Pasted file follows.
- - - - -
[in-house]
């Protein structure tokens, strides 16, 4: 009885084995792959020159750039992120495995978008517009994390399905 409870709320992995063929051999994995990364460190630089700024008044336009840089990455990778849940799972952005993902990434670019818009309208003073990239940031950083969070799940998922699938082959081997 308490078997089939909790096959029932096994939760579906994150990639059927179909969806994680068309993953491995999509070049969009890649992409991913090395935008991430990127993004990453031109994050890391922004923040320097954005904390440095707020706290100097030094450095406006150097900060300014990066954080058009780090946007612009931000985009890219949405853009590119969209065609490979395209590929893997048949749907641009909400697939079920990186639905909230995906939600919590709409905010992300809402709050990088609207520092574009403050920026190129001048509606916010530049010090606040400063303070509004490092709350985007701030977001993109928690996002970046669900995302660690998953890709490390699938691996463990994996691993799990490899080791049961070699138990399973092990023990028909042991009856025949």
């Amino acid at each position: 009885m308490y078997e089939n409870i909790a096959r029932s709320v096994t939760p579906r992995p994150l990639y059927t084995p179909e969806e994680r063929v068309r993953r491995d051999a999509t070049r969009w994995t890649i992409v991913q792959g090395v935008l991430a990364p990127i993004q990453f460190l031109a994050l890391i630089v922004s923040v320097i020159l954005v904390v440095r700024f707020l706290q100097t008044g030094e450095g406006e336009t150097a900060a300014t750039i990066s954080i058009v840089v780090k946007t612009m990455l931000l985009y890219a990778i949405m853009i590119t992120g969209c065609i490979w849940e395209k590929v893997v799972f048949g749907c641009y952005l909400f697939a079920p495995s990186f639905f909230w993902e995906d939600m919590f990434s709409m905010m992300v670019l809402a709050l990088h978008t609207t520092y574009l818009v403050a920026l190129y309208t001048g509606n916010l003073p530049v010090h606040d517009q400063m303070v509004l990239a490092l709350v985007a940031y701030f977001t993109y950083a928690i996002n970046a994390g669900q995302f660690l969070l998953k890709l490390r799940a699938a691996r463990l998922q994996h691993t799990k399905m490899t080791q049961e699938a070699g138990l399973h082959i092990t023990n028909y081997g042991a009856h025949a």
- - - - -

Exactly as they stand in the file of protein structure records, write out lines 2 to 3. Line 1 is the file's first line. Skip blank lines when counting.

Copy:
């Protein structure tokens, strides 16, 4: 009885084995792959020159750039992120495995978008517009994390399905 409870709320992995063929051999994995990364460190630089700024008044336009840089990455990778849940799972952005993902990434670019818009309208003073990239940031950083969070799940998922699938082959081997 308490078997089939909790096959029932096994939760579906994150990639059927179909969806994680068309993953491995999509070049969009890649992409991913090395935008991430990127993004990453031109994050890391922004923040320097954005904390440095707020706290100097030094450095406006150097900060300014990066954080058009780090946007612009931000985009890219949405853009590119969209065609490979395209590929893997048949749907641009909400697939079920990186639905909230995906939600919590709409905010992300809402709050990088609207520092574009403050920026190129001048509606916010530049010090606040400063303070509004490092709350985007701030977001993109928690996002970046669900995302660690998953890709490390699938691996463990994996691993799990490899080791049961070699138990399973092990023990028909042991009856025949």
């Amino acid at each position: 009885m308490y078997e089939n409870i909790a096959r029932s709320v096994t939760p579906r992995p994150l990639y059927t084995p179909e969806e994680r063929v068309r993953r491995d051999a999509t070049r969009w994995t890649i992409v991913q792959g090395v935008l991430a990364p990127i993004q990453f460190l031109a994050l890391i630089v922004s923040v320097i020159l954005v904390v440095r700024f707020l706290q100097t008044g030094e450095g406006e336009t150097a900060a300014t750039i990066s954080i058009v840089v780090k946007t612009m990455l931000l985009y890219a990778i949405m853009i590119t992120g969209c065609i490979w849940e395209k590929v893997v799972f048949g749907c641009y952005l909400f697939a079920p495995s990186f639905f909230w993902e995906d939600m919590f990434s709409m905010m992300v670019l809402a709050l990088h978008t609207t520092y574009l818009v403050a920026l190129y309208t001048g509606n916010l003073p530049v010090h606040d517009q400063m303070v509004l990239a490092l709350v985007a940031y701030f977001t993109y950083a928690i996002n970046a994390g669900q995302f660690l969070l998953k890709l490390r799940a699938a691996r463990l998922q994996h691993t799990k399905m490899t080791q049961e699938a070699g138990l399973h082959i092990t023990n028909y081997g042991a009856h025949a």